The Epsilon Assembler (easm) is a Win32 assembler whose main focus is Windows application development. I am developing easm as my final year degree project and I wanted to introduce the project to a wider audience and generate some interest.

The assembler is still in very early stages and currently only supports a small percentage of the overall design. In saying this however, easm is capable of creating some interesting things in its current state. My aim is to develop the project, even after it has served the educational purpose that it was created for, to be a fully functional assembler with little to no limits.

I have released a BETA version of easm on the project website ( in the hope that people will test the assembler and  report any potential bugs. Bug reporting is particularly important at this stage as I need some evidence that the application has been tested.

Bugs are reported on the project website and require a login to do so (to avoid abuse of the bug reporting system). If you require a login, just complete the short form (found in the 'Bugs' section of the site) and I'll add the login asap. Any feedback would be greatly appreciated and be a huge help.

The website also contains design documents, explanations of relevant concepts, easm source code samples and the online documentation for the easm syntax (

The easm syntax is essentially x86 assembler, but with a unique touch which aims to make it more manageable and readable, take the following Hello World example:

Although easm is intended for the Microsoft Windows platform... there has be some success in running the assembler and applications produced by the assembler under Linux systems with the aid of the Windows Emulator WINE. I have not tried this myself, but I am aware that the early examples in easm run fine when using WINE.

Thanks a lot, Martin.
Posted on 2007-04-14 03:35:18 by Martin_130286
Hey Martin, welcome on board!

It's always interesting to see another assembler. It might not end up being the most widely used one :), but it's a good learning example to code one.

Your website looks pretty cool, too bad it's implemented in flash - that design would have been impressive if it was purely html/css :)
Posted on 2007-04-14 05:45:08 by f0dder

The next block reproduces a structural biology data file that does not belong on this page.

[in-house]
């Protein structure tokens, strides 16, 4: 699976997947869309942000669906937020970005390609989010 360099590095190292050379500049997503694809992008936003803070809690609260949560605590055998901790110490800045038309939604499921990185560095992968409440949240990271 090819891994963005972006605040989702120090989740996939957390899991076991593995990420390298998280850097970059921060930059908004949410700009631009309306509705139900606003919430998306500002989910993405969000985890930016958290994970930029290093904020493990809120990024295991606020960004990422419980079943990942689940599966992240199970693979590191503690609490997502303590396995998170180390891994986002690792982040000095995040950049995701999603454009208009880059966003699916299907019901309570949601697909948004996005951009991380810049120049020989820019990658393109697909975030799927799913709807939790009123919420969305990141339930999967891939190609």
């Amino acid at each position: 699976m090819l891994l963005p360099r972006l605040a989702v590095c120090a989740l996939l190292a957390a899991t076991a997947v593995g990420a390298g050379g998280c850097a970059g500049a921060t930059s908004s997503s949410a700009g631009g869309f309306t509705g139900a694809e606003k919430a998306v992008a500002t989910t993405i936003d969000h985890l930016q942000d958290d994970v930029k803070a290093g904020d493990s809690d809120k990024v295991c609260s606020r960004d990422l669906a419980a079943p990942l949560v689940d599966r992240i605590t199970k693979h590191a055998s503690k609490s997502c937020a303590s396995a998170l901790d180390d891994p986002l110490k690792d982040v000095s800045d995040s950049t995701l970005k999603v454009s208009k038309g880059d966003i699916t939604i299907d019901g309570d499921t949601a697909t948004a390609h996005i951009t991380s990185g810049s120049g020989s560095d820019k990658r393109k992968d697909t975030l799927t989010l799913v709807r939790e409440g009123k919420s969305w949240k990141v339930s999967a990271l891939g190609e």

Thanks f0dder.

Well, the site is not flash, it is HTML/CSS/JS ... it's just the easm tutorial that is using Adobe's Flex framework. I realise this can cause problems for people who cannot render flash and I'll make a text version of it soon.

Posted on 2007-04-14 06:09:05 by Martin_130286
could you demonstrate how to utilize "modular" programming with easm? I can't imagine how to do it with your forced order of sections.

For example, i want to provide some source-code library, which defines some functions, some global variables, some constants, imports few things etc.

Is it possible to do something like this nicer than having 4 separate files?
Posted on 2007-04-16 07:33:52 by vid
Thanks for the questions vid, let me start by stating that easm is still in early stages and there's many essential things that are not implemented as of yet - they most certainly will be, when time permits, but as this is a school project, I don't always have time to work on it.

could you demonstrate how to utilize "modular" programming with easm? I can't imagine how to do it with your forced order of sections.

It's no surprise you can't imagine how to do this, because I haven't implemented this either yet. Ultimately I would like to provide a method for creating a source code library by creating a single source code file, but without the primary code section. Something along the lines of an include statement would copy variable declarations, functions, constants and imports into the file it is being included in.

I'm open to suggestions on how people would prefer this to work.

Regards, Martin.
Posted on 2007-04-16 12:14:56 by Martin_130286
Can i ask you a question, what's the deal with the PE format handwritten notes  :P

I'm very interested by your project (bookmarked it) The website is good looking, the language is too, although you're not using the mnemonics directly. Have fun man :)
Posted on 2007-05-03 23:05:54 by ChaperonNoir